Stopping Self-Harm in its Tracks: 5 Tips to Help Your Struggling Friend

The concept of self-harm became apparent to me when I was 12. On the brink of being a teenager, these monstrous thoughts crept into my mind and nested themselves in my brain. On good days I was able to tell the monster that I needed to be alive. On the bad days I had my family knock on the bathroom door to check I was still conscious and unharmed. 

 As I grew older, I realised that this monster was far bigger than I had imagined. I saw the scars on friend’s arms and heard stories about people cutting. Soon I recognised that this was more than a personal struggle; it was a pandemic. 

 Born and bred in a Christian home, I was well aware of the significance of a blood sacrifice. First in the Old Testament when the Lord instructed Israel in how to atone for their sins, and then in the Gospels where Christ was pierced as a perfect sacrifice. As far as I was concerned, these were an aspect of ancient history. Yet since facing the temptation to cut myself everyday, it has become apparent to me that by the shedding of my own blood I would be partaking in something far greater than a simple action. Rather, it would have spiritual consequences in my life.

 It is estimated that two million US citizens have harmed themselves in some manner. Irrespective of nationality, culture, religion, sex or age the phenomenon has affected every level of society and has consequently become increasingly recognised and talked about. Yet on a personal and spiritual level, how do we recognise when a friend is self-harming and what do we do about it?

 Indicators someone is self harming can range from a person’s choice of clothing (wearing long sleeves in warm weather), the avoidance of meals, obsession with dark music such as Marilyn Manson or the posting of graphic, painful and violent images on the internet. Erratic behaviour, mood swings and even unexplained bruises, bumps and scars can all indicate that your friend needs help.

 Another sign with young females could be an obsession with the phrase ‘Stay Strong’ coined by former Disney star and X Factor judge Demi Lovato.  Speaking openly about her struggle with cutting and an eating disorder, Lovato has become a figurehead for many teens and young adults coping with self-harm.

 Once we have identified that a person is potentially self-harming, what do we do about it? Aside from our duty of care as youth leaders, mentors and pastors, what are the steps we can take to be like Christ?

After battling with obsessive thoughts of cutting for years, here are five tips that I believe can equip you to help your friend.

 1. Do not assume they are trying to suicide.

While self-harm and suicide are related, many people will harm themselves without the intent of suicide. However, this does not make their actions any less serious.

2. Ask them how they are feeling.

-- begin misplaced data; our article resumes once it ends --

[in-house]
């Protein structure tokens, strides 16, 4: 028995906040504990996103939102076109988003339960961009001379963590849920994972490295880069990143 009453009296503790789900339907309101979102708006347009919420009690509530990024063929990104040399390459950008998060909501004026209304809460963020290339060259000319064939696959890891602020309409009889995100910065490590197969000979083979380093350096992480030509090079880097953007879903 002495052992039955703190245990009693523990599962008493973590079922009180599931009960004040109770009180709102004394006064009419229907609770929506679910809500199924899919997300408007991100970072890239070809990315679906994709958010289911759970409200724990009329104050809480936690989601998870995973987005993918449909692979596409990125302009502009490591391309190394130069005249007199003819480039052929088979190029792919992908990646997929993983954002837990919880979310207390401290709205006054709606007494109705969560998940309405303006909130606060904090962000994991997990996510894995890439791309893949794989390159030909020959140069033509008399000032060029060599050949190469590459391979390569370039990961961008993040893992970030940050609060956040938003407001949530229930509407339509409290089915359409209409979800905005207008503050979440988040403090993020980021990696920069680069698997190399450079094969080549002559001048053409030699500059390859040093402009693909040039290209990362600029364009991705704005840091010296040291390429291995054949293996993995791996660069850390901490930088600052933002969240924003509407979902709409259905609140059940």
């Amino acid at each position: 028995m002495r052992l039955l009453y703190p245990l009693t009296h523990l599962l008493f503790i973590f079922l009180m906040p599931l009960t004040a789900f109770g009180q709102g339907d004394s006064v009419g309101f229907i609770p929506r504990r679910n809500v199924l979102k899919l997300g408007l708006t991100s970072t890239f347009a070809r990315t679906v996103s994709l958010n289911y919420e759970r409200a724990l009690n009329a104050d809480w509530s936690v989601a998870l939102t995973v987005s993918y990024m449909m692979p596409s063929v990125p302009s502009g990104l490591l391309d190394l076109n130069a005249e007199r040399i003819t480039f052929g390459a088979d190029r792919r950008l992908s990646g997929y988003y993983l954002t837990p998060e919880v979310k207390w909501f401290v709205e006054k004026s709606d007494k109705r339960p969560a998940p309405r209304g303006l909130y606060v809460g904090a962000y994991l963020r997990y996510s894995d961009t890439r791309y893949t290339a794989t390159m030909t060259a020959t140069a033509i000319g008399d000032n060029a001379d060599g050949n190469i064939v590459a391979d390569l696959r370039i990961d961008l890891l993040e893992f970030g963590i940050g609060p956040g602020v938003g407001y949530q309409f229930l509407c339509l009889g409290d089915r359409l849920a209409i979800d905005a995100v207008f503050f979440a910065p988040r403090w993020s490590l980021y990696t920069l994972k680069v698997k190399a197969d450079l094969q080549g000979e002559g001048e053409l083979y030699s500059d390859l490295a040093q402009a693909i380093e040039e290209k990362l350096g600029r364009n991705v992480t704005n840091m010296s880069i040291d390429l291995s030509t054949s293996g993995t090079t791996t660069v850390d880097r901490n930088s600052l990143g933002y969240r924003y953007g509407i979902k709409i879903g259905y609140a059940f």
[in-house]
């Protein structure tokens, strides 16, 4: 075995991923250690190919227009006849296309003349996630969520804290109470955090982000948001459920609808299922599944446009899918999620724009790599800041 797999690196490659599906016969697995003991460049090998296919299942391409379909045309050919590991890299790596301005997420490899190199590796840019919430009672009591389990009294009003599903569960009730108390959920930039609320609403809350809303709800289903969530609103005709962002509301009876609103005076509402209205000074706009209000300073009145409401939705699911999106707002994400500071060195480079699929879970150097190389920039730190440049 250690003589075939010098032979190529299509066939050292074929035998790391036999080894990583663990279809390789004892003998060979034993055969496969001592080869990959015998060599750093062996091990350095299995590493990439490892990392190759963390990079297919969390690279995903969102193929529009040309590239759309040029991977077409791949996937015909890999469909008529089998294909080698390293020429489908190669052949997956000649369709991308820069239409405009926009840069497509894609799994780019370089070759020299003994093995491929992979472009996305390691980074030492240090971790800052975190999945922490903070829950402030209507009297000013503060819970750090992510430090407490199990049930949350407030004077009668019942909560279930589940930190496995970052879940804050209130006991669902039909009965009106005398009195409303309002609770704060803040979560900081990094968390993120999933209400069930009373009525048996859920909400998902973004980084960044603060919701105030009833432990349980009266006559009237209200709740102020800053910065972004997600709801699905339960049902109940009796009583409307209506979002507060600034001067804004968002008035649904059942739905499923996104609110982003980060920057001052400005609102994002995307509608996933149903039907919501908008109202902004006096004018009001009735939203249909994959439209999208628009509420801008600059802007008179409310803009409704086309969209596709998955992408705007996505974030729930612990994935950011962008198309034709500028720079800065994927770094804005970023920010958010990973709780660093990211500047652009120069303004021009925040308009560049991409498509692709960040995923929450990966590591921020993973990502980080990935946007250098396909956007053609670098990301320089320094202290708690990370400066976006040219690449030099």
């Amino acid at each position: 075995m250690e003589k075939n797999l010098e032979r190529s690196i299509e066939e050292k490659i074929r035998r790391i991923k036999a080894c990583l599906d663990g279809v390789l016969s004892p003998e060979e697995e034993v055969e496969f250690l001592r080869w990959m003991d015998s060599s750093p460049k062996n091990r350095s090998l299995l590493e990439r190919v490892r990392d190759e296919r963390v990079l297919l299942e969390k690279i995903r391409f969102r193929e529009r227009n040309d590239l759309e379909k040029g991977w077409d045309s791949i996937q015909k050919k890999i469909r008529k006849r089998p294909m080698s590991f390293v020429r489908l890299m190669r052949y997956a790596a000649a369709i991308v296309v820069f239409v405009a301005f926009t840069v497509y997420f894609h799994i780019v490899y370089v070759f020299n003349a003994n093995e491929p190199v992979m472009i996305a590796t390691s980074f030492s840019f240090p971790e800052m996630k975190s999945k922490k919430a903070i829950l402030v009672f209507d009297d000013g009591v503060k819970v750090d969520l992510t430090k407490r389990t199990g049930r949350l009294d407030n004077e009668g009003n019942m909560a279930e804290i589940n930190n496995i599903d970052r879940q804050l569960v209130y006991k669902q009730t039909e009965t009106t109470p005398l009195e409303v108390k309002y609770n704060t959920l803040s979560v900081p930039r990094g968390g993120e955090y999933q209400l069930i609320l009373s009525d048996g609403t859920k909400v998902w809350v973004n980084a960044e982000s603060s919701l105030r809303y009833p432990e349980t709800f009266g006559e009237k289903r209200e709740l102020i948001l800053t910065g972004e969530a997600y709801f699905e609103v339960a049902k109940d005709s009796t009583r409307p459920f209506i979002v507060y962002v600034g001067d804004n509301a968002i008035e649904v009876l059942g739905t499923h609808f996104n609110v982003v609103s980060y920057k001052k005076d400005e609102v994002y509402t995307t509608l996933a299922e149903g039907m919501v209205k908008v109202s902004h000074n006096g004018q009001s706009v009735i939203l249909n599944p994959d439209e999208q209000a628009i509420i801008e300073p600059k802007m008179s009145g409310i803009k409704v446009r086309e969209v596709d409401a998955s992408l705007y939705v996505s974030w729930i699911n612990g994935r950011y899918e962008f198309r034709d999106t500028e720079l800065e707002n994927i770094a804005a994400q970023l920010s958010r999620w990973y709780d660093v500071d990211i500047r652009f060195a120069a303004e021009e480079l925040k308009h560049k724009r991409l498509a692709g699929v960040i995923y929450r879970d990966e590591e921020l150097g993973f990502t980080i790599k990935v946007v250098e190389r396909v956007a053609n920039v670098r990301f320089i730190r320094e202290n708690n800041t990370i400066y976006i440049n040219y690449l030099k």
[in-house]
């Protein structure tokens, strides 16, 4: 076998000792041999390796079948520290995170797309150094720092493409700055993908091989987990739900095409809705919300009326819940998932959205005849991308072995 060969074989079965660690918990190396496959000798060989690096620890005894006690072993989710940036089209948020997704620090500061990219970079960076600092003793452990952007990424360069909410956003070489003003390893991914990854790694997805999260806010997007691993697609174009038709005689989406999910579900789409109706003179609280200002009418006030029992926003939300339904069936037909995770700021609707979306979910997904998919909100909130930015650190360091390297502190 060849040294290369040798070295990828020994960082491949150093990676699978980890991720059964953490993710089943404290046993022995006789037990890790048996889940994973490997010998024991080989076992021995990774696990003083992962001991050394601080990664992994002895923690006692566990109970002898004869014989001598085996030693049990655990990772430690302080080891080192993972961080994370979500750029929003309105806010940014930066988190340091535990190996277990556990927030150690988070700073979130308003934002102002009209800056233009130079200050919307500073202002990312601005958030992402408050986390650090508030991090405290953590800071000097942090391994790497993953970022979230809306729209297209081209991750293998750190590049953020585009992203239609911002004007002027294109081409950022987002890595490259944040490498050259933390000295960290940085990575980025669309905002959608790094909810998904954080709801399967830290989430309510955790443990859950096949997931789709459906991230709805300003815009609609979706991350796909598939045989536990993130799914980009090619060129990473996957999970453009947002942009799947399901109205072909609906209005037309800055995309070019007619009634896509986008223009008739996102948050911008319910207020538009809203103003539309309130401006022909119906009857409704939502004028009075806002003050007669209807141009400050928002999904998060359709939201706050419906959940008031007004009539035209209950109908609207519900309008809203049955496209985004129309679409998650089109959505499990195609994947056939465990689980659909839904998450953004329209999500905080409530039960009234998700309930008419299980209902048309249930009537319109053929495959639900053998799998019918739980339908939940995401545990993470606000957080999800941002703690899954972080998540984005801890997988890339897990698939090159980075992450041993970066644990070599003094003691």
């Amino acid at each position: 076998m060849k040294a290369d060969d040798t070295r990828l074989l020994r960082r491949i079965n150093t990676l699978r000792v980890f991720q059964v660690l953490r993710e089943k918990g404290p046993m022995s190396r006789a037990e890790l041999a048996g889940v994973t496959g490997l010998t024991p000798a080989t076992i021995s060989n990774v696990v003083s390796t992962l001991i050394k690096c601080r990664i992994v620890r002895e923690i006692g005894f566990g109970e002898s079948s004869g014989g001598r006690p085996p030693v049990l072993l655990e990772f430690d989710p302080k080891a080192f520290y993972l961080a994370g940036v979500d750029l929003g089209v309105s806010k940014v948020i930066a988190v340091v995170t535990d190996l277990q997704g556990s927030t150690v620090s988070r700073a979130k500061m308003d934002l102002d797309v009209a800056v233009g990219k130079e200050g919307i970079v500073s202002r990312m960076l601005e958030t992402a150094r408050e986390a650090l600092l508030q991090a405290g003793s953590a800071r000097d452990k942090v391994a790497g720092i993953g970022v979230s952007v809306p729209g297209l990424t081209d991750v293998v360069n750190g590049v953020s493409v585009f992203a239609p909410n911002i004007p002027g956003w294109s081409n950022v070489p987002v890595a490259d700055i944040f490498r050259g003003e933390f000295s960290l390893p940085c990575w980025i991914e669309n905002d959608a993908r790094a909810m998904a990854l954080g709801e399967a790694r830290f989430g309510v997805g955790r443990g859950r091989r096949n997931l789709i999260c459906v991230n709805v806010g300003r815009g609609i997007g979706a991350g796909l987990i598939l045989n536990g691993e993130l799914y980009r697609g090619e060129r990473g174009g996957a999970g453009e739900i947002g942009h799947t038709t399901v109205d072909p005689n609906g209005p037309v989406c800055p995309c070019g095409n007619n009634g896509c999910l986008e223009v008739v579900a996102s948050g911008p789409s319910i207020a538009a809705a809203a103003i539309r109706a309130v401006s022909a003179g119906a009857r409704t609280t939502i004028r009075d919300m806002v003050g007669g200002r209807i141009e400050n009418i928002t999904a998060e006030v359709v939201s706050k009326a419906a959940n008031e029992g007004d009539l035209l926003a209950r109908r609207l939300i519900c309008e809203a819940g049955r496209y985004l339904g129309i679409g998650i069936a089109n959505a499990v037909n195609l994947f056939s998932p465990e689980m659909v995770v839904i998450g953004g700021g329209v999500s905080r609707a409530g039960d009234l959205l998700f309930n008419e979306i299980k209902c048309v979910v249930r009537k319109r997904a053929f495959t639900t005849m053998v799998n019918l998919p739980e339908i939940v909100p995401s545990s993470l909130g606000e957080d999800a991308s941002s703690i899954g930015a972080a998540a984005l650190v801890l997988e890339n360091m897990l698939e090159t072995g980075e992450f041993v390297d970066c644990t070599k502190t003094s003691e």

Self-harm is often an outlet so people can feel pain and express emotions they are unable to comprehend or control. Suggest other ways of releasing this emotion whether it is through journaling, music or physical exercise.

3. Have them seek professional help.

As best as you are able to, have your loved one see a medical professional. If their injuries are serious stay with them while they see the doctor or surgeon. If your friend is willing, take them to see a counselor or psychologist. Explain to them that this is a safe place to talk or even just sit. 

4. Don’t carry the burden alone.

If you suspect that a person you care about is self-harming, don’t allow yourself to become their lifeline. While they need a friend to show them they are valued and loved, it is not your job to counsel and protect them. Link your friend up with professionals; communicate with their school, church and family. Recovery is a team effort, not a one-man show.

5. Pray

As simple as it seems, prayer can turn your friend’s situation round. The fact that Christ shed his blood for us so we do not have to is powerful (1 Peter 2:24). Claim this victory over your friend and pray consistently for their recovery even if it takes years. 

 As an individual who struggled with the temptation of cutting as a teenager, I am blessed to say that I am one of the few who have never self-harmed. The spiritual battle behind this self-mutilation cannot be underestimated; yet the knowledge that Christ is alive and has taken on my pain with the support of my family, friends and professionals means I can now live a life free of such fear and evil.

No person is ever too far-gone to experience the physical, emotional and spiritual freedom found in Christ. When you identify that someone is self-harming, do what you can for them and leave the rest with God. He has conquered far more in me than I could ever hope for, and can do the same in their situation.


About Jessica Morris

Jessica Morris is an internationally published journalist, writer and social media manager.

0 comments on “Stopping Self-Harm in its Tracks: 5 Tips to Help Your Struggling Friend

  1. Hi Jessica – just wanted to say, as a Christian person and someone who has experienced a period of depression in my lifetime, that it was a well-written and thoughtful read.

  2. Awesome website you’ve here but I was curious about if you knew of any user discussion forums that cover the same topics discussed in this article? I’d really like to become a part of group where I can get comments from other experienced people that share the same interest. If you have any suggestions, please let me know. Bless you!

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